We now run this program for various values of *r* (10, 20, 30, 40, 50,
60, and 70), with 100 simulations per run and with *α* = 0.05
hard coded in (of course this could easily be changed or made a user input).

. set seed 1234 . run poispow 100 10 .2 .5 1.0 0.64Power is 0.3100 for a sample size of 30 and alpha = .05. run poispow 100 20 .2 .5 1.0 0.64Power is 0.5700 for a sample size of 60 and alpha = .05. run poispow 100 30 .2 .5 1.0 0.64Power is 0.7300 for a sample size of 90 and alpha = .05. run poispow 100 40 .2 .5 1.0 0.64Power is 0.8700 for a sample size of 120 and alpha = .05. run poispow 100 50 .2 .5 1.0 0.64Power is 0.9200 for a sample size of 150 and alpha = .05. run poispow 100 60 .2 .5 1.0 0.64Power is 0.9800 for a sample size of 180 and alpha = .05. run poispow 100 70 .2 .5 1.0 0.64Power is 0.9700 for a sample size of 210 and alpha = .05

To summarize, we have the following:

r n power (est.) 10 30 0.3100 20 60 0.5700 30 90 0.7300 40 120 0.8700 50 150 0.9200 60 180 0.9800 70 210 0.9700

Although each estimate is not that precise, being based on only 100 trials,
one could fit a logistic or other regression curve through these data to get
a good estimate of which value of *r* would give a prescribed power,
such as 0.80. Of course, one could get better accuracy by increasing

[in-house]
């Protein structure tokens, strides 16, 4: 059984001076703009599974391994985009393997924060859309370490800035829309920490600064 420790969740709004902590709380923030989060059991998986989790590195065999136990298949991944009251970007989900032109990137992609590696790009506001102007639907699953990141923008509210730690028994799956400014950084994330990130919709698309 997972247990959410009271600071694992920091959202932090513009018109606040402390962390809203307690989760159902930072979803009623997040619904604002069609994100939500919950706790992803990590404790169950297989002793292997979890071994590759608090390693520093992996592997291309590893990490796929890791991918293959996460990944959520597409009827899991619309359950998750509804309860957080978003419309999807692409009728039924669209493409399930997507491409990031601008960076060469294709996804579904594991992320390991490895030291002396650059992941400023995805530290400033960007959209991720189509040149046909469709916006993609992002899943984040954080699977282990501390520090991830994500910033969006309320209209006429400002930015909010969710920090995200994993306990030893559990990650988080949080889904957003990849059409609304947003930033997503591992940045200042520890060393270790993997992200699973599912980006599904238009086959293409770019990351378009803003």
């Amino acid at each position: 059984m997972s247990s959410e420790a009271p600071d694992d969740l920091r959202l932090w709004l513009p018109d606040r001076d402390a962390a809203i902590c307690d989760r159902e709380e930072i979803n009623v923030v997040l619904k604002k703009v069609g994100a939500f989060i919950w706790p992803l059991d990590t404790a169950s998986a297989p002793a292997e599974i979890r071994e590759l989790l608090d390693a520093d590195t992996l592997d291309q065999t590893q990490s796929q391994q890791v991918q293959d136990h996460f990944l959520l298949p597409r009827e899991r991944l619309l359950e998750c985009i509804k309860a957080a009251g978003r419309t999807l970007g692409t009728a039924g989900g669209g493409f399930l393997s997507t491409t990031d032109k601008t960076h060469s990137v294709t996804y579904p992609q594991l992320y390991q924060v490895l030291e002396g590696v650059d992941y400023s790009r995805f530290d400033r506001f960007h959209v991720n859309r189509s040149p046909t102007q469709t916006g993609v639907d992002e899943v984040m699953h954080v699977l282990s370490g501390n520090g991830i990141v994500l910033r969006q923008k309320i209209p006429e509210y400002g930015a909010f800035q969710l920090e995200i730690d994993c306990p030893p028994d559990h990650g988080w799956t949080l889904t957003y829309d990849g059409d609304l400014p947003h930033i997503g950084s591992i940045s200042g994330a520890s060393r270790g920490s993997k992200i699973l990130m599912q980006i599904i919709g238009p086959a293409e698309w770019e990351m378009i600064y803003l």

*N* at the expense of more computer time.

Finally (perhaps this should have been done first), we run the program with
*b _{1}* = 0 and a large value of

. set seed 1234 . run poispow 1000 10 .2 .5 1.0 0.0Power is 0.0430 for a sample size of 30 and alpha = .05

There were 43 simulated *p*-values less than 0.05, which for 1000
binomial trials gives a 95% confidence interval of about (0.0313, 0.0575) for
the level of the test (see **cii** command results below). This suggests
that the normal approximation *z*-test is quite good for 30
observations (*r* = 10).

. cii proportions 1000 43

-- Binomial Exact -- | ||

Variable | Obs Proportion Std. Err. [95% Conf. Interval] | |

1,000 .043 .0064149 .0312912 .0574863 |

**Note:** Users of Stata 14.0 and earlier should use the syntax **cii 1000 43**
instead of **cii proportions 1000 43**.

Finally, we check the entire distribution of simulated *p*-values for a
uniform distribution:

. ksmirnov pv=pvOne-sample Kolmogorov-Smirnov test against theoretical distribution pv

Smaller group D P-value |

pv: 0.0055 0.941 |

Cumulative: -0.0372 0.063 |

Combined K-S: 0.0372 0.126 |

It passes with flying colors. Here is the histogram of *p*-values with
32 bins:

. histogram pv, bin(32)(bin=32, start=.00449199, width=.03110963)